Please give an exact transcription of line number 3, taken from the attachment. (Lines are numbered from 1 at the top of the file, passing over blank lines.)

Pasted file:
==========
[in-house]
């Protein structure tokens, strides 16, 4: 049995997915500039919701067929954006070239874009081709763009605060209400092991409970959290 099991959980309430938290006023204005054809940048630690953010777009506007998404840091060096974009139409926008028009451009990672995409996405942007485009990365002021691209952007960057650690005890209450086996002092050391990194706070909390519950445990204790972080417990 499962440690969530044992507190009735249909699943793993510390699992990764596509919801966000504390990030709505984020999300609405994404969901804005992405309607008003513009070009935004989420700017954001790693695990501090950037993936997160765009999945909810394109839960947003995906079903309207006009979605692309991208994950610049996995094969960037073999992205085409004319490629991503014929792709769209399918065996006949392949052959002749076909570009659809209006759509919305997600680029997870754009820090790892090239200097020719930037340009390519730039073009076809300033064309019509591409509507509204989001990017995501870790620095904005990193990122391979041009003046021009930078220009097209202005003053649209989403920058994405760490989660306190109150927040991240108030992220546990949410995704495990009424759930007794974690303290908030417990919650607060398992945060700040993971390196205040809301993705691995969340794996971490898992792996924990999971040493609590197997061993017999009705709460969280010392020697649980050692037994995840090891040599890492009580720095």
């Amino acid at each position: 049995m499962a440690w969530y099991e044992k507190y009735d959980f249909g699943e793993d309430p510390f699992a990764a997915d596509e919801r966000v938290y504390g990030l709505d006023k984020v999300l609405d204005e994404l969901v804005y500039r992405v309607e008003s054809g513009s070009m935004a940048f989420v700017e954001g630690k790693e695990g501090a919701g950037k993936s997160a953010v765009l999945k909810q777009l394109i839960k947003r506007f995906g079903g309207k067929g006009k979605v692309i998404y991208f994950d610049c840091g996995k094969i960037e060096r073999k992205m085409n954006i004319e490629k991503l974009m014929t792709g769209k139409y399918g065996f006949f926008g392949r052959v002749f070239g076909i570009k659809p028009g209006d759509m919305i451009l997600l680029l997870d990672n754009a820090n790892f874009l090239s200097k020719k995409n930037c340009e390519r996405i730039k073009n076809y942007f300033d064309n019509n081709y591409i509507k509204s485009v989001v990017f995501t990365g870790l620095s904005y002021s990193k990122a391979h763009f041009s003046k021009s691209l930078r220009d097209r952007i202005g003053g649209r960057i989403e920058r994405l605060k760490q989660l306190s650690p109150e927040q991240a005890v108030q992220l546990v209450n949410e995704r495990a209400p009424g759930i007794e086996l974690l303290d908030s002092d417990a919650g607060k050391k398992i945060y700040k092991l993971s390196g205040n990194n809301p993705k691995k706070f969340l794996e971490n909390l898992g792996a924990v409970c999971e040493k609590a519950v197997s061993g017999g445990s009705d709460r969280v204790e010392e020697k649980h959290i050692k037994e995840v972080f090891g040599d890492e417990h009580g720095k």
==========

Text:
């Amino acid at each position: 049995m499962a440690w969530y099991e044992k507190y009735d959980f249909g699943e793993d309430p510390f699992a990764a997915d596509e919801r966000v938290y504390g990030l709505d006023k984020v999300l609405d204005e994404l969901v804005y500039r992405v309607e008003s054809g513009s070009m935004a940048f989420v700017e954001g630690k790693e695990g501090a919701g950037k993936s997160a953010v765009l999945k909810q777009l394109i839960k947003r506007f995906g079903g309207k067929g006009k979605v692309i998404y991208f994950d610049c840091g996995k094969i960037e060096r073999k992205m085409n954006i004319e490629k991503l974009m014929t792709g769209k139409y399918g065996f006949f926008g392949r052959v002749f070239g076909i570009k659809p028009g209006d759509m919305i451009l997600l680029l997870d990672n754009a820090n790892f874009l090239s200097k020719k995409n930037c340009e390519r996405i730039k073009n076809y942007f300033d064309n019509n081709y591409i509507k509204s485009v989001v990017f995501t990365g870790l620095s904005y002021s990193k990122a391979h763009f041009s003046k021009s691209l930078r220009d097209r952007i202005g003053g649209r960057i989403e920058r994405l605060k760490q989660l306190s650690p109150e927040q991240a005890v108030q992220l546990v209450n949410e995704r495990a209400p009424g759930i007794e086996l974690l303290d908030s002092d417990a919650g607060k050391k398992i945060y700040k092991l993971s390196g205040n990194n809301p993705k691995k706070f969340l794996e971490n909390l898992g792996a924990v409970c999971e040493k609590a519950v197997s061993g017999g445990s009705d709460r969280v204790e010392e020697k649980h959290i050692k037994e995840v972080f090891g040599d890492e417990h009580g720095k």